As director Diaz shows more confidence in the black-and-white digital medium than he’s ever shown before. He managed with a limited variety of lighting in Ebolusyon; in Heremias he learned to create more expressive lighting schemes, sometimes even in inclement weather (weather he often created himself, using a water truck and fire hose). In this film he has sunlight waxing and waning as Catalina and Hamin talk in her outdoor studio (the light rhyming with the waning and waxing of the discussion); he has the three friends stage an entire debate (the aforementioned insect behavior patterns vs. emotion and mystery controversy) in the light of a single lamp; in Manila he has the camera sit low, like a political prisoner squatting on the floor, while it watches Hamin and his former torturer (their silhouettes vivid against the harsh Manila sunlight) talk about their past, present, future.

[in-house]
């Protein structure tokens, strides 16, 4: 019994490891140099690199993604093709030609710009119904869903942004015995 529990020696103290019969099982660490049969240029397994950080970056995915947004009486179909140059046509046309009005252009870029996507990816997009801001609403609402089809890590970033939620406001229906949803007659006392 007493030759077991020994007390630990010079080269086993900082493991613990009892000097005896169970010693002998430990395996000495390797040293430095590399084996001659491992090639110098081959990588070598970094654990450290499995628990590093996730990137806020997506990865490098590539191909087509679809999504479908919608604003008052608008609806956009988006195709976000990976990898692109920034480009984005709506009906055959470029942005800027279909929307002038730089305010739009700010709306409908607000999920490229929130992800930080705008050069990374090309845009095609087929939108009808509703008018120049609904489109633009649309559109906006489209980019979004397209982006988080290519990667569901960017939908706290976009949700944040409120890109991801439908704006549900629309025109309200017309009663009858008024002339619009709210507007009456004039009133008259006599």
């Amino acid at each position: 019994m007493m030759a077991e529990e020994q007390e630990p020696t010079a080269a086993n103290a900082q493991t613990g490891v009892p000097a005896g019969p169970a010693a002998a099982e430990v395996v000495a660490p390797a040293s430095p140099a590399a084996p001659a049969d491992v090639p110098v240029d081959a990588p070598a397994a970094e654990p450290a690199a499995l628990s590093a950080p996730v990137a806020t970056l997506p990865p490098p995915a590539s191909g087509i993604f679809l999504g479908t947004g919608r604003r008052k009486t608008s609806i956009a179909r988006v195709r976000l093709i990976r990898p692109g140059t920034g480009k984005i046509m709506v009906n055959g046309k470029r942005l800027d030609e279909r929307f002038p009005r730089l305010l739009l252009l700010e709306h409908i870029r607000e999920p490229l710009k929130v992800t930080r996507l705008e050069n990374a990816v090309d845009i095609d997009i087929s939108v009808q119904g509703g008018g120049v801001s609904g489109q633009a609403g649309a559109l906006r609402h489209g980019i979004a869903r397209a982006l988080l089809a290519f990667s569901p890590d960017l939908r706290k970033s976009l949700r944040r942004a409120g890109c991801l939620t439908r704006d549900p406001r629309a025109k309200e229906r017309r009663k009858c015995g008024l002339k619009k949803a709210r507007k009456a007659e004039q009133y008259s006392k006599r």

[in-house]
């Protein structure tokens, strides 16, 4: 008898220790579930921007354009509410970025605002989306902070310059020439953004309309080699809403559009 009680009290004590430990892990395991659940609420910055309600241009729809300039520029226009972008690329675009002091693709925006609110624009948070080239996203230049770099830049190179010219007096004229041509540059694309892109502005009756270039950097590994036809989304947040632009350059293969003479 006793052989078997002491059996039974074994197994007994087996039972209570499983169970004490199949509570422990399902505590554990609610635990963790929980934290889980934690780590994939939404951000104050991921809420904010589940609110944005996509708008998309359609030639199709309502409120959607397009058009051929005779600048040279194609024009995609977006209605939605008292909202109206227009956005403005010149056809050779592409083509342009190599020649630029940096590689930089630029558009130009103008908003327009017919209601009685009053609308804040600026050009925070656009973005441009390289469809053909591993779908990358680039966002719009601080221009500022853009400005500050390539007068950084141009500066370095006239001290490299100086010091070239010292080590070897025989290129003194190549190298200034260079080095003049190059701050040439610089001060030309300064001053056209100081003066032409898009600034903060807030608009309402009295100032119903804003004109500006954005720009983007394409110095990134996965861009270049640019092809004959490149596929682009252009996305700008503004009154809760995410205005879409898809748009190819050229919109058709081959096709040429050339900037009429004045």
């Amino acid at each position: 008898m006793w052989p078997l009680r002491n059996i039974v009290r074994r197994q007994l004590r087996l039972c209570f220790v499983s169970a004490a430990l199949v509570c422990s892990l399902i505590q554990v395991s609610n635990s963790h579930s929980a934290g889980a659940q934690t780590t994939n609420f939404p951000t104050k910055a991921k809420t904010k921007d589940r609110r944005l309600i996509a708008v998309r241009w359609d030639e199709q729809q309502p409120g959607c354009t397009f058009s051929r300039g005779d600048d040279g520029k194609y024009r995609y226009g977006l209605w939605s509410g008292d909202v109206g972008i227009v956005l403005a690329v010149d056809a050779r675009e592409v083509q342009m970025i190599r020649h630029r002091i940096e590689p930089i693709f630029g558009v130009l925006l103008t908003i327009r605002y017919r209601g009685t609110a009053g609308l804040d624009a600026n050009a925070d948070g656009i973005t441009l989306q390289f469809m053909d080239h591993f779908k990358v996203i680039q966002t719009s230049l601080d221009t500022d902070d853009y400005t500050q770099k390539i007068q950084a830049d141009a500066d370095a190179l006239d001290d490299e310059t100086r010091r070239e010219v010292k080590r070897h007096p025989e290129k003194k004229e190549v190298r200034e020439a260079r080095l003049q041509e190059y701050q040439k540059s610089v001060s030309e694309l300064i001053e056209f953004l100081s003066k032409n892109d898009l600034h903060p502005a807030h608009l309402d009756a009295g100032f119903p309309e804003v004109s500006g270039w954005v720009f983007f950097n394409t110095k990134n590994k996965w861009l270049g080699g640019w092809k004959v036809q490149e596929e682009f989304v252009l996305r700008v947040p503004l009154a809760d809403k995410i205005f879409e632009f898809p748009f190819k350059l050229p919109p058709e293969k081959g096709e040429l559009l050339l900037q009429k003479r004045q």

The last scene demonstrates an interesting series of directorial choices–why doesn’t Diaz give us a clear look at Hamin’s tormentor? Why does he allow the officer to play the role so melodramatically, like a low-budget action-movie villain? Was the conversation the event that triggered Hamin’s suicidal downward spiral, or was it yet another symptom–a decisive one–of said spiral? Did Hamin imagine the whole encounter, this being his way of putting the blame on someone, his way of evading feelings of anger and grief and guilt at the apparent neglectful death of his mother?